As most faithful Asian American television viewers will proudly tell you, 2015 was the landmark year for Asian Americans who finally got the opportunity to take center stage in several primetime and internet TV series, such as the much heralded Fresh Off the Boat, comedian Ken Jeong’s Dr. Ken, Mindy Kaling’s The Mindy Show, John Cho’s Selfie, and Aziz Ansari’s Netflix TV series Master of None, along with several other shows that featured Asian American men and women in lead or key supporting actor roles (my personal favorite would be Steve Yuen in The Walking Dead). Although some were more successful than others, Asian Americans gave a collective sigh of relief after finding that the shows (to varying degrees) did not merely repeat the typical themes of Orientalism, model minority stereotypes, and racialized foreignness that have defined Asian American TV personas in the past and in some cases, attempted to take a stab at taboo topics such as racism and intergenerational conflict without letting it define them.
Of course, not all Asian Americans were happy with everything they saw and as with any TV sitcom that ventures unchartered racial territory while trying to appeal to the sensationalist, one-dimensional tastes of a diverse audience, there is always the tendency to slip back into cheap jokes and old stereotypes. However, many of the themes they touched on still resonated deeply with children of Asian immigrant families. I unfortunately haven’t been able to keep up with most of the shows with the exception of Fresh off the Boat, one of the more successful TV shows that generated an enthusiastic following among both Asian and non-Asian audiences alike. Based on the memoirs of celebrity chef Eddie Huang, the comedy series follows the struggles of 12-year-old Eddie (Hudson Yang) when his Taiwanese immigrant parents (Randall Park and Constance Wu) move from Chinatown in Washington D.C. to a white suburb in Orlando. There has been a lot of commotion and discussion about Fresh off the Boat on the Asian American blog circuits (see Angry Asian Men, Kollaboration, Reappropriate, You Offend Me You Offend My Family). What impressed me most was the simple fact that it did not celebrate “the Asian family” as paragons of familial stability and order or demonize the immigrant parents as “cold,” “oppressive,” and “out-of-touch”, but rather, humanized Asian immigrant parents and their children by highlighting their cultural quirks, emotional anxieties, and racial struggles, while simultaneously making their values and experiences relatable to others (and not just “white others”). This to me is a major accomplishment given that unlike great works of art and literature, comedy is intended to keep the message simple and make audiences laugh. The fact that the show could touch on familiar sensitive themes related to assimilation, dual identity conflict, model minority, and cultural values, while complicating and questioning immigrant, second generation Asian American, and most importantly, American society’s treatment of these themes was an important stepping stone not only for the Asian American community but for the larger entertainment world.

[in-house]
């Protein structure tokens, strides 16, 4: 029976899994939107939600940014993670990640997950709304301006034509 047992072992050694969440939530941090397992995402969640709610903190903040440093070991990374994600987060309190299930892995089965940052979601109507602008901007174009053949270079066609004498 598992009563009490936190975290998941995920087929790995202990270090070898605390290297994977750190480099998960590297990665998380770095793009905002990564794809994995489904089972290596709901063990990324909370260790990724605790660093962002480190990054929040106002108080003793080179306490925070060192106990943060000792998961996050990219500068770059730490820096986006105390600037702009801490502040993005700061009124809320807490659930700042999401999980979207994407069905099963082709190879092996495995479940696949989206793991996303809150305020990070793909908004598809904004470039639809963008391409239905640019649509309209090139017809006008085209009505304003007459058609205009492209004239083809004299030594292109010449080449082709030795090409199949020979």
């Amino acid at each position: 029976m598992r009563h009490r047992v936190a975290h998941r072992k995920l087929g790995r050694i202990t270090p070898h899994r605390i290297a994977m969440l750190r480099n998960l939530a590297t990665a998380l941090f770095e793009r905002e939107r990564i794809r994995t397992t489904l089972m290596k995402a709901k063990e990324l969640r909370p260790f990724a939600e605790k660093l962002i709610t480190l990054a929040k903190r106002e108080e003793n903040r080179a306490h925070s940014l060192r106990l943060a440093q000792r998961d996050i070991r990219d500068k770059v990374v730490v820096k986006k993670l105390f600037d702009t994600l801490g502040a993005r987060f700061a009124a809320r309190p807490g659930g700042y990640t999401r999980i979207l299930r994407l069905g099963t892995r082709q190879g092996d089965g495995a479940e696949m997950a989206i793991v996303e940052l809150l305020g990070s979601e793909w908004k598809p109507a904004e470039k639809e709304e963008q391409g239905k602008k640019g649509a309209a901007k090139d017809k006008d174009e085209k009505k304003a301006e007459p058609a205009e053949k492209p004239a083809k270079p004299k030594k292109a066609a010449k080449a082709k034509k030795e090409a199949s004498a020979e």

For Asian Americans, TV shows, movies, and internet media are important mediums because they can reach a wider mass audience, but the arts, literature and the humanities provide a more sophisticated and creative space through which to build a sense of belonging and express the emotional complexities and hardships of immigrant family and minority life. Although I myself have not done much since I was a child that would be considered creative or artistic beyond reading the occasional novel (and writing this blog), the most interesting observation I picked up about immigrant families from my interviews with Korean and Chinese Americans is the way creative and artistic hobbies and professions provided a crucial emotional outlet for those who are not lucky to find that at home or within their immediate network of friends and kin. Breaking the model minority stereotype, some of my interviewees embraced their creative talents by choosing professions in literature, acting, film production, art, graphic design, and fashion, but even those who chose careers in law, business, and STEM professions told me how important it was for them to read books about Asian Americans or dabble in other hobbies to help them reconcile their conflicts with and sense of isolation from their families, ethnic communities, and/ or their American peers.
Where does this driving need come from? Part of this has to do with cultural differences–the fact that immigrant parents and their American-born children generally have difficulties communicating with one another so that they seek other modes of expression and belonging. However, in comparing the experiences of Korean and Chinese Americans with those of second generation white Americans, I also found that Asian Americans were particularly plagued by this profound feeling of “un-belonging”, because of the glaring absence of role models and mentors, inadequate multicultural education at home, school and mainstream media, and disconnect from American peers or ethnic communities/ institutions that could provide some of that support. In addition, I found that caught in a post-civil rights era where race and racism is largely viewed and articulated as a black and white thing, Asian Americans lack the proper vocabulary to articulate their struggles as an “in-between” racial minority–a situation that makes their artistic and humanistic endeavors an even more meaningful venue for personal and political expression. In this light, it is particularly troubling that the increasing presence of Asian Americans in the arts and humanities has coincided with decreased funding for these disciplines/ professions.